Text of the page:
Complicated systems require a hands-on approach. The huge amount of data needed to manage manufacturing processes with tiny degrees of tolerance, are sitting only a few degrees of separation away from public networks. The use of sensor-embedded automation controls, RFID tags and Radio Data Terminals reliant on WLAN infrastructure increase the potential points of system vulnerability.

Historically, investment in manufacturing has been focused on safety and cost reduction, which hasn’t been matched by investment in security. But with these growing risks against our critical infrastructure systems, it is vital that businesses take all the proper precautions.

You are the weakest link, goodbye

Despite these very real risks, our recent research shows that the industry is in danger of becoming complacent. The majority (67%) of IT Decision Makers in the manufacturing sector feel confident that they are prepared for a cyber-attack. While it is encouraging to see this confidence, the headlines have made it clear that manufacturers can’t afford to take the foot of the pedal when it comes to security.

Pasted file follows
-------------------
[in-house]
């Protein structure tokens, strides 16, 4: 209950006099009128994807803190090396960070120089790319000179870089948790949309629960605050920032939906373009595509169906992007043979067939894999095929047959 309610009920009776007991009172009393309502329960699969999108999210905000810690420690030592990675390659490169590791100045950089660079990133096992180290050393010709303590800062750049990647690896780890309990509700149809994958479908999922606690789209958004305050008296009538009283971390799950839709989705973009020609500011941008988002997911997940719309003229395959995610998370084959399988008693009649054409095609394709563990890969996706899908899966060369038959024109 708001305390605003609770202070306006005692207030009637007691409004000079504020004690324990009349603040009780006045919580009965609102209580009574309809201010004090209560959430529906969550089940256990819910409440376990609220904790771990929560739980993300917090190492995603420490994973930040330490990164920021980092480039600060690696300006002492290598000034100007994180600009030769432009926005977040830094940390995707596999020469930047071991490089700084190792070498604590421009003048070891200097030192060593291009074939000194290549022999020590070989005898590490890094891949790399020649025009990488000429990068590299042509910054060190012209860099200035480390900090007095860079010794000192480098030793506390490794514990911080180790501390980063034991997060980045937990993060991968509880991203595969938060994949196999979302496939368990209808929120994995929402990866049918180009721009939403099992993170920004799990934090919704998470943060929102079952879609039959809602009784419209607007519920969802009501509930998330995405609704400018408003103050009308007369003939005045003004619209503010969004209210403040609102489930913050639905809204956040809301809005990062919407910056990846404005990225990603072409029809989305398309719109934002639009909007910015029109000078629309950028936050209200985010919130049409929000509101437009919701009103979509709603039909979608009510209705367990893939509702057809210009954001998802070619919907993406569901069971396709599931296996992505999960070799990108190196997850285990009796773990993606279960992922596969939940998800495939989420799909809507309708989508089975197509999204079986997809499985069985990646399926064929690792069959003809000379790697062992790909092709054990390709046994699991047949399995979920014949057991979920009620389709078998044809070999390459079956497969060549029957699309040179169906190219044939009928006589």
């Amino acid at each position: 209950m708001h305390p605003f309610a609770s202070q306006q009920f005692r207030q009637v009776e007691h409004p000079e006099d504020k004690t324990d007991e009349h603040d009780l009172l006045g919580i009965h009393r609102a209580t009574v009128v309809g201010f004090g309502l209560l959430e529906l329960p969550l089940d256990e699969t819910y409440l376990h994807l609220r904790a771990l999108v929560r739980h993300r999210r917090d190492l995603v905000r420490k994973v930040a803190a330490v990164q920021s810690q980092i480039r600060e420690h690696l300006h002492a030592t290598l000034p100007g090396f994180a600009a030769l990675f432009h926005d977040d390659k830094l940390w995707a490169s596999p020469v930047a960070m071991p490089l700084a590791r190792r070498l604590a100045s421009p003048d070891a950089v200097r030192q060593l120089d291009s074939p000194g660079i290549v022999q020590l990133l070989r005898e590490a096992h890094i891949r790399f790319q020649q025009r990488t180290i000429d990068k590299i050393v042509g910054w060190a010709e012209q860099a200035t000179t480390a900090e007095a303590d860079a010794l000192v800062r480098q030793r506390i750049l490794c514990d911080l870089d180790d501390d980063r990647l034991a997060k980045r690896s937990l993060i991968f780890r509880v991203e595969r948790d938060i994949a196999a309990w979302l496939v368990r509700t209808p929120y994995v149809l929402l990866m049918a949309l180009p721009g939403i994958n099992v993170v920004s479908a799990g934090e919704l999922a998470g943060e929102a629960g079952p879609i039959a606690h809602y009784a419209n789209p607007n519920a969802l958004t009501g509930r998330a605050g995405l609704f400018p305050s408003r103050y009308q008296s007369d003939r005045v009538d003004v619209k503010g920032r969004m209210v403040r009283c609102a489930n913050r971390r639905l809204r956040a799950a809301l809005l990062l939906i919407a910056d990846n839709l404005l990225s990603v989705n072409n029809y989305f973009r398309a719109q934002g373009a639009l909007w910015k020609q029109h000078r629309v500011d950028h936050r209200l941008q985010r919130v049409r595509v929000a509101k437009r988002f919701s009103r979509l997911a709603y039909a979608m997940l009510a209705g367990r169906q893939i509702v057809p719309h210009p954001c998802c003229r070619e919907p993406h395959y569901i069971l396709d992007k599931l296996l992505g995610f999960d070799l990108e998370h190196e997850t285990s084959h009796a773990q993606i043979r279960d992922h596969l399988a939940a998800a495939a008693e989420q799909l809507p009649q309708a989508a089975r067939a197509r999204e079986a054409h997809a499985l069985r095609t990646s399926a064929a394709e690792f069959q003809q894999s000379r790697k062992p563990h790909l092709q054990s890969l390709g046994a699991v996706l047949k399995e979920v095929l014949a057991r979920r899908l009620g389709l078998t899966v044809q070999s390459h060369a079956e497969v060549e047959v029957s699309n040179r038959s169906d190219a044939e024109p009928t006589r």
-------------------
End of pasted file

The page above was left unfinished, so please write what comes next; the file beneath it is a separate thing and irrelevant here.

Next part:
A business works best if all the components work in harmony: people, processes and technology. If one of these falters, the remaining components won’t be able to perform. Each have their own weaknesses, but human error often becomes the most visible of these, but it can be avoidable. An employee clicking a link on a simple spam email might be all it takes to bring the system to a standstill. So, when looking at ways to prevent business downtime the best place to start is with your own people. Make sure everyone is kept appraised of the latest security threats. This could be through inductions or annual training that the organisation needs to take.